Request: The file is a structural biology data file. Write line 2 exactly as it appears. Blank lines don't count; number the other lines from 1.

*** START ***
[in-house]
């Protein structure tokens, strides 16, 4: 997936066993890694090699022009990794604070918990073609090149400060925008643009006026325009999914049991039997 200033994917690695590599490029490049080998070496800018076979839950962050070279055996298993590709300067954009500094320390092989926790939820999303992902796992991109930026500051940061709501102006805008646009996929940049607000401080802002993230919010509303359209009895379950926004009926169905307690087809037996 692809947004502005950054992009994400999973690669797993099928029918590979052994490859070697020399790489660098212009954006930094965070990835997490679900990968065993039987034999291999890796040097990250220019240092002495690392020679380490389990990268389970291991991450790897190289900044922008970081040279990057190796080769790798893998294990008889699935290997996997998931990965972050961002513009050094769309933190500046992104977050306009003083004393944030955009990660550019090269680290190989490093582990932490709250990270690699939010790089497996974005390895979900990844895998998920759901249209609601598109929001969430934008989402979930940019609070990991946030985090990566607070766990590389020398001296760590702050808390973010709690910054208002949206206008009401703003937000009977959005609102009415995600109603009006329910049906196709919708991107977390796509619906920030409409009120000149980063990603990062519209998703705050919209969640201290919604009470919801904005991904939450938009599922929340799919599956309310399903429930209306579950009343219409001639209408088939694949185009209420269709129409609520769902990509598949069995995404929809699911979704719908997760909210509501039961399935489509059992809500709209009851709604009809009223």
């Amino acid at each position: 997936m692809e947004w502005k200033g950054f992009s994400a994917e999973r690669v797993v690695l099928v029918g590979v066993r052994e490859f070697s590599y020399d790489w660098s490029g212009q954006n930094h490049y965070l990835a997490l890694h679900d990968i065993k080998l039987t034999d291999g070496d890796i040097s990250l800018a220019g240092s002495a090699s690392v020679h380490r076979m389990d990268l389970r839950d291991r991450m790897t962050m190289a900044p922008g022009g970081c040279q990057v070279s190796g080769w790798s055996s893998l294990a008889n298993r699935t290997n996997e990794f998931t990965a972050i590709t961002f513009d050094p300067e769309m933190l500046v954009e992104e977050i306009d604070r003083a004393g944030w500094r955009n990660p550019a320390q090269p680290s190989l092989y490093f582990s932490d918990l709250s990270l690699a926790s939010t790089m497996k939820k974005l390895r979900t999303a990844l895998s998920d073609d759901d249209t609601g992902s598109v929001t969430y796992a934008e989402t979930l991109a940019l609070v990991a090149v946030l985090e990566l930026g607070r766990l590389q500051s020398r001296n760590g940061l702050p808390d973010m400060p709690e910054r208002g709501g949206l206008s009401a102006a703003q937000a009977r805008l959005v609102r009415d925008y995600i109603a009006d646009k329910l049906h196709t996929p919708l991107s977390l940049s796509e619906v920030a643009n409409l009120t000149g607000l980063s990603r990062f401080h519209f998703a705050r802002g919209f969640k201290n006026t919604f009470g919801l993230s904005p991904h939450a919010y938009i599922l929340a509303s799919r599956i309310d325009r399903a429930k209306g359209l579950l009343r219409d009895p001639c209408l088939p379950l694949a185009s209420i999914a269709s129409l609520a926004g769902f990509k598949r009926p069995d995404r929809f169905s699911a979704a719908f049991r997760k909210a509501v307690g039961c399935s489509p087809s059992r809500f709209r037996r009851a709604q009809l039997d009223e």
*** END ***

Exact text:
């Protein structure tokens, strides 16, 4: 997936066993890694090699022009990794604070918990073609090149400060925008643009006026325009999914049991039997 200033994917690695590599490029490049080998070496800018076979839950962050070279055996298993590709300067954009500094320390092989926790939820999303992902796992991109930026500051940061709501102006805008646009996929940049607000401080802002993230919010509303359209009895379950926004009926169905307690087809037996 692809947004502005950054992009994400999973690669797993099928029918590979052994490859070697020399790489660098212009954006930094965070990835997490679900990968065993039987034999291999890796040097990250220019240092002495690392020679380490389990990268389970291991991450790897190289900044922008970081040279990057190796080769790798893998294990008889699935290997996997998931990965972050961002513009050094769309933190500046992104977050306009003083004393944030955009990660550019090269680290190989490093582990932490709250990270690699939010790089497996974005390895979900990844895998998920759901249209609601598109929001969430934008989402979930940019609070990991946030985090990566607070766990590389020398001296760590702050808390973010709690910054208002949206206008009401703003937000009977959005609102009415995600109603009006329910049906196709919708991107977390796509619906920030409409009120000149980063990603990062519209998703705050919209969640201290919604009470919801904005991904939450938009599922929340799919599956309310399903429930209306579950009343219409001639209408088939694949185009209420269709129409609520769902990509598949069995995404929809699911979704719908997760909210509501039961399935489509059992809500709209009851709604009809009223």